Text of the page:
Academic journal article Urban History Review

Blurred Vision: The Calgary Union Stockyard Issue, 1913-1914

Academic journal article Urban History Review

Blurred Vision: The Calgary Union Stockyard Issue, 1913-1914

Article excerpt

Abstract

Calgary's historic association with the ranching industry and the increased volume of livestock from mixed farms led municipal leaders to explore the possibility of establishing a union stockyards in the city in 1913-1914. The measures taken to realize this ambition proved futile for several reasons. City leaders could not match their vision with coherence or direction. The result was inadequate consultation with stakeholders, internecine rivalries, and an almost comical sequence of policy changes in which the city's role in the proposed stockyards stance went from coordinator to partner to sole owner. City Council's well-meaning but ill-informed campaign reflected the random approach to civic policy-making that characterized municipal governments of the period.

Resume

L'association historique de Calgary avec l'industrie d'elevage, de meme que l'augmentation du betail provenant de fermes mixtes ont amene les administrateurs municipaux a explorer la possibilite d'etablir une union de parcs a betail (union stockyards) dans la ville en 1913-1914. Les mesures prises pour realiser ce projet ambitieux se sont montrees vaines pour plusieurs raisons. Les elus municipaux ne pouvaient faire coincider coherence ou direction avec leur vision. Il en est resulte une consultation inadequate avec les parties interessees, des rivalites internes et une succession presque comique de changements politiques au cours desquels le role de la ville, vis-a-vis de la proposition de parcs a betail, est passe de coordinateur a partenaire, puis a proprietaire unique. La campagne bien intentionnee mais mal informee du conseil municipal reflete son approche aleatoire en matiere d'elaboration des politiques communautaires qui caracterisait les administrations municipales de l'epoque.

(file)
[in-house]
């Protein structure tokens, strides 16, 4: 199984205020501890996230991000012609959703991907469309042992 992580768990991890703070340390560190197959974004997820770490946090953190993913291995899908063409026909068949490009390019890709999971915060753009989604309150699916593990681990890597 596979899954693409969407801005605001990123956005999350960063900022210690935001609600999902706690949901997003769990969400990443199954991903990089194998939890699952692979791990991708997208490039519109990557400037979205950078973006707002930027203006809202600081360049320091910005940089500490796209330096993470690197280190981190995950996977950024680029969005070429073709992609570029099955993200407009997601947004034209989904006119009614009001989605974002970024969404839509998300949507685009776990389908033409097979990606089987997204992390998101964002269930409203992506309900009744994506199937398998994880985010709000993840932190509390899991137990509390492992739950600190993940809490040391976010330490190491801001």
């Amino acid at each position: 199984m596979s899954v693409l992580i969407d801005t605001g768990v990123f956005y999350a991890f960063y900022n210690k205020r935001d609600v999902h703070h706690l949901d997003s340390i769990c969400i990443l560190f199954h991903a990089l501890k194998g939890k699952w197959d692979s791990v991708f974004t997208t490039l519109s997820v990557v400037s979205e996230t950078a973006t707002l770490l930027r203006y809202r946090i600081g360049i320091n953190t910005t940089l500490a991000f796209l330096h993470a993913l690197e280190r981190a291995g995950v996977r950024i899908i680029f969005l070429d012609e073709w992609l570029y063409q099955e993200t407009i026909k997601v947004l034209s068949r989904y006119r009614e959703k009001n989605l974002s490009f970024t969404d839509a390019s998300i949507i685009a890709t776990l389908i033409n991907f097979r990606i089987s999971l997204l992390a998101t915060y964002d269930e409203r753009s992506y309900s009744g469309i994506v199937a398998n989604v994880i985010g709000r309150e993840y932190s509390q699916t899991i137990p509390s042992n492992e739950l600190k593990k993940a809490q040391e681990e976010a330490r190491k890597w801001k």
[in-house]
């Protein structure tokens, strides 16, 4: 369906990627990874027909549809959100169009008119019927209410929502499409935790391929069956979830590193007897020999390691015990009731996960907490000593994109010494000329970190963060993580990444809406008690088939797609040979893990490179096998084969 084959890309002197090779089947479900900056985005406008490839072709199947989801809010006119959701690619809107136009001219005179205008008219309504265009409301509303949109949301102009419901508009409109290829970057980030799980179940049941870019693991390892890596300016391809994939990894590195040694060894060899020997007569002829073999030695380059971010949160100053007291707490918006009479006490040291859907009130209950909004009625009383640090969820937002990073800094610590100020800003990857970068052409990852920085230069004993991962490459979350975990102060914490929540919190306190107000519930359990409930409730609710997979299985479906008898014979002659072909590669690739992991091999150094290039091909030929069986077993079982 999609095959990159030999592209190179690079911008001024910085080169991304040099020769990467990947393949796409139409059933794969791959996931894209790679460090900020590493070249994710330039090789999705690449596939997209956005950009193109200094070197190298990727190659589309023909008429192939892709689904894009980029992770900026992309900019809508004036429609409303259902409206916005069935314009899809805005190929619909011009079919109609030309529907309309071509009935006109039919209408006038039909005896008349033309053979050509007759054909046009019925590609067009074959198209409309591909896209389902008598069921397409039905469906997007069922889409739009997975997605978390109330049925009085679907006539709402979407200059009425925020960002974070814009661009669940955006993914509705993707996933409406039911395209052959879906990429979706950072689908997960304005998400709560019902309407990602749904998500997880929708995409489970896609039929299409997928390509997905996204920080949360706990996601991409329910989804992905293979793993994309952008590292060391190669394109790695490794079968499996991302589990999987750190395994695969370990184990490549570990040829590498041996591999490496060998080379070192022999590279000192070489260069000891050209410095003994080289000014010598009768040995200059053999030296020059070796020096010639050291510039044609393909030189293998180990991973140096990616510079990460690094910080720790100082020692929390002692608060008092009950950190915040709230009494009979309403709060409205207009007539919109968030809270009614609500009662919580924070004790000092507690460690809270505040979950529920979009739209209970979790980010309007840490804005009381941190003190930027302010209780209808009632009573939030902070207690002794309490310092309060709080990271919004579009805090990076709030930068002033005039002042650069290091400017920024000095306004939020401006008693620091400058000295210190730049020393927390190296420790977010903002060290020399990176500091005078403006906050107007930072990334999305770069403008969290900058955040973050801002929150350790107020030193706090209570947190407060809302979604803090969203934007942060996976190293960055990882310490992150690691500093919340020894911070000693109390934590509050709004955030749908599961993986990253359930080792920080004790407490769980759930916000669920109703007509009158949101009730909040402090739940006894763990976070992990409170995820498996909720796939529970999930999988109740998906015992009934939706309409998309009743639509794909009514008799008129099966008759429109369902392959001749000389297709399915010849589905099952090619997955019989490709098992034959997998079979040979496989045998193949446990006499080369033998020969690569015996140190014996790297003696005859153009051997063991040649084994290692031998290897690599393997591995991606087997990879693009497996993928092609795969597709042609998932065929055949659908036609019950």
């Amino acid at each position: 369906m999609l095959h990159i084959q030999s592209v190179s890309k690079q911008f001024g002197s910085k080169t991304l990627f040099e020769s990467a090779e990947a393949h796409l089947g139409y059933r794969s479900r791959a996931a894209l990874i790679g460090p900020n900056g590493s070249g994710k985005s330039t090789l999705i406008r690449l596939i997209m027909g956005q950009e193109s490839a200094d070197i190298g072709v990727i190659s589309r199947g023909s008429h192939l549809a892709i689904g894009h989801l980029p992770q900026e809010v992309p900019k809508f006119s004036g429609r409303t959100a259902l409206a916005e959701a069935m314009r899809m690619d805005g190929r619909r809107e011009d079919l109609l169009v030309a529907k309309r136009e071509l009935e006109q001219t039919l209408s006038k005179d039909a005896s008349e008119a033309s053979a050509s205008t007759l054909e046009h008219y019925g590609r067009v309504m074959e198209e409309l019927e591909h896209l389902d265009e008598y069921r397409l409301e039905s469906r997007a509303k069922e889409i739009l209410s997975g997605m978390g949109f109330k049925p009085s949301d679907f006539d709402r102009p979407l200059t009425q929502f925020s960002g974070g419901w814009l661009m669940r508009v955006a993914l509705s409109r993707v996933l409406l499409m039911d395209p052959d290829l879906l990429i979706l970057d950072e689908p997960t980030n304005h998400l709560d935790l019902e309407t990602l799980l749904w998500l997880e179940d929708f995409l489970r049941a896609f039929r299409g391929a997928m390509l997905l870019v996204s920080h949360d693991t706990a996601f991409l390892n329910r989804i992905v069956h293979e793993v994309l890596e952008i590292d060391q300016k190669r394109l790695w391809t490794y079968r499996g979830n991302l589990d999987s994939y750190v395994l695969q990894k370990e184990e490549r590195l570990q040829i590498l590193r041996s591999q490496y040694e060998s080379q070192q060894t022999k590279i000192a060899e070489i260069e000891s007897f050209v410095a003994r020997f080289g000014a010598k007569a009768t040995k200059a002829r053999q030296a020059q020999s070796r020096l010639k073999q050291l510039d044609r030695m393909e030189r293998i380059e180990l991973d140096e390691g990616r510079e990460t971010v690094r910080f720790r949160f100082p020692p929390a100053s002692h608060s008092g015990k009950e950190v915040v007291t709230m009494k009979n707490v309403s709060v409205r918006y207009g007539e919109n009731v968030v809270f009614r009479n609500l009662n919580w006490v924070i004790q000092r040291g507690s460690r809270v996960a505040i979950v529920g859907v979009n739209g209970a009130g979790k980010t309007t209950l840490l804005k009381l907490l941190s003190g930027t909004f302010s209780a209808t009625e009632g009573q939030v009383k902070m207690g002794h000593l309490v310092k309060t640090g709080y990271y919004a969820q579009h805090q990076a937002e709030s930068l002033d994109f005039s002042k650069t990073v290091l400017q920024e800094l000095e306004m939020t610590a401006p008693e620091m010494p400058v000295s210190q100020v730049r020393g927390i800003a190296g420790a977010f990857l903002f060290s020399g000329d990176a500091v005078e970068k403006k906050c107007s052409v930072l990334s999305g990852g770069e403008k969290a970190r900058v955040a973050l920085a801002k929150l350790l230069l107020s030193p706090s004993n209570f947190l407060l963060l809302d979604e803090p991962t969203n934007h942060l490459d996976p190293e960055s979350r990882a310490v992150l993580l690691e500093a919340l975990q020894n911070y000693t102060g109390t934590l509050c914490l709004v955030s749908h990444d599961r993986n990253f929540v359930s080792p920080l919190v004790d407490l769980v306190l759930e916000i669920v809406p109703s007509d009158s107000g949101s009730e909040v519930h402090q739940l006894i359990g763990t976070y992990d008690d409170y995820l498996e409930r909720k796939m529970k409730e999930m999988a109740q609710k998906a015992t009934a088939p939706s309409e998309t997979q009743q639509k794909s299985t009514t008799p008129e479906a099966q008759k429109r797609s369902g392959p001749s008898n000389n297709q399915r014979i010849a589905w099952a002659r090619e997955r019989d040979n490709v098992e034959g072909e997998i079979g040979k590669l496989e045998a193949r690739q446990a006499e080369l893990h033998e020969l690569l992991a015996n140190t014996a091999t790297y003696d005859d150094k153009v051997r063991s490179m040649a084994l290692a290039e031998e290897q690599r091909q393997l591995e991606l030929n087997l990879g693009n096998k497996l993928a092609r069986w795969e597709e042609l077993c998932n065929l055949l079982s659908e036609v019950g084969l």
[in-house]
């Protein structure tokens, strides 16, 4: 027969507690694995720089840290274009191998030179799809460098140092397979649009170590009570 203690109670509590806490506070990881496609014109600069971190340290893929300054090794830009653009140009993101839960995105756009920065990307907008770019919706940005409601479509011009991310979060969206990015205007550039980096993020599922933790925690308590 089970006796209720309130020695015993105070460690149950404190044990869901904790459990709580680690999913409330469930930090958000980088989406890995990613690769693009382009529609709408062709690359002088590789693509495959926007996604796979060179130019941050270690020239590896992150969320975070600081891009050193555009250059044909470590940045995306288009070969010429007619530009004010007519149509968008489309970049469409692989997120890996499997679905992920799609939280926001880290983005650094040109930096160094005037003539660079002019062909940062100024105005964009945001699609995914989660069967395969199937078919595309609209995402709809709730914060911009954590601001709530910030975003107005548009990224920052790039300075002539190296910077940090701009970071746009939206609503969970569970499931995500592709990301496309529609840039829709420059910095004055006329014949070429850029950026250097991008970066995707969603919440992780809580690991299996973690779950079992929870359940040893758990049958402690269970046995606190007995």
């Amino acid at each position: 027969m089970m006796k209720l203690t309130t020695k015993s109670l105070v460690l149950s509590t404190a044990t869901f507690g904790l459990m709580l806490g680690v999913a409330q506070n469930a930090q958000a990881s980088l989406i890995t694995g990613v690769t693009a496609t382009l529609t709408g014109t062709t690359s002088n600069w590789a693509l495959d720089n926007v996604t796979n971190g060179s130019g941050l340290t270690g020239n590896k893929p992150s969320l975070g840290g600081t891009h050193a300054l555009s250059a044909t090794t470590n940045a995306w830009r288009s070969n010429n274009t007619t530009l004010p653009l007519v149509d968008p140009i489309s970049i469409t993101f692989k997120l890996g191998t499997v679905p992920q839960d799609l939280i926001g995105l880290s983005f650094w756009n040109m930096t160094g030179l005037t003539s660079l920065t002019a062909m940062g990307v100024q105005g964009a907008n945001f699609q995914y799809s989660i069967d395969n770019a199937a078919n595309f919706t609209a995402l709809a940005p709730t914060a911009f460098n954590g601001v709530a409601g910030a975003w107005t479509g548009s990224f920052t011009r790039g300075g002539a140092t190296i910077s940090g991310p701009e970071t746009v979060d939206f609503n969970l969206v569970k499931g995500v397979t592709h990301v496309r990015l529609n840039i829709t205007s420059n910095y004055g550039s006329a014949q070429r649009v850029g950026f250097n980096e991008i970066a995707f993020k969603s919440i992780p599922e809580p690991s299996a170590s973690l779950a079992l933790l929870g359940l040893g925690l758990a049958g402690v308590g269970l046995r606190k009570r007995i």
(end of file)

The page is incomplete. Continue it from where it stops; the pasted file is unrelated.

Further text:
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Introduction

Town and city promotion was an enduring feature in the western Canadian urban experience. Here, local governments with their greater access to scarce financial resources played the most pivotal role in pursuing growth polices. According to Alan Artibise, "Active promotion of growth was a prime concern of a municipal corporation." (1) This view is echoed by Paul Voisey who argues that a city's success was linked to the foresight and ambition of its local government. (2) John Mollenkompf and Maurice Careless both stress how elitist city councils were willing to join with other interest groups in furthering urban growth. (3) City councils in early Calgary reflected all of the above. From the outset, both before and after the establishment of a Board of Trade, booster-minded city councils acted on the belief that the road to "big city" status could be shortened by proactive corporate policies. These policies took two forms. The first was an enthusiastic and uncritical reception to any initiative involving capital expenditure. For example, in the 1890s, City Council involved itself in promoting additional railway connections, a federal experimental farm, a horse-training facility for the British cavalry, and a tuberculosis treatment centre. (4) City officials were also not adverse to direct civic involvement in economic activities, should the opportunity present itself. However, the lack of reliable information and an established well-trained executive, meant that city councils were ill-equipped to deal with the complexities associated with long-range business ventures. As a result, civic policy-making was marked by enthusiasm and optimism more than forethought or deliberation. In Calgary, the stockyards issue that emerged in 1903-4 and played itself out in 1913-14 provides an excellent example of this two-pronged approach to civic economic development. At another level, it allows some observations on the historic evolution of Calgary's western or "cowtown" image.

Early Stockyard Activity in Calgary

The ranching industry provided Alberta with its first important commercial activity. …

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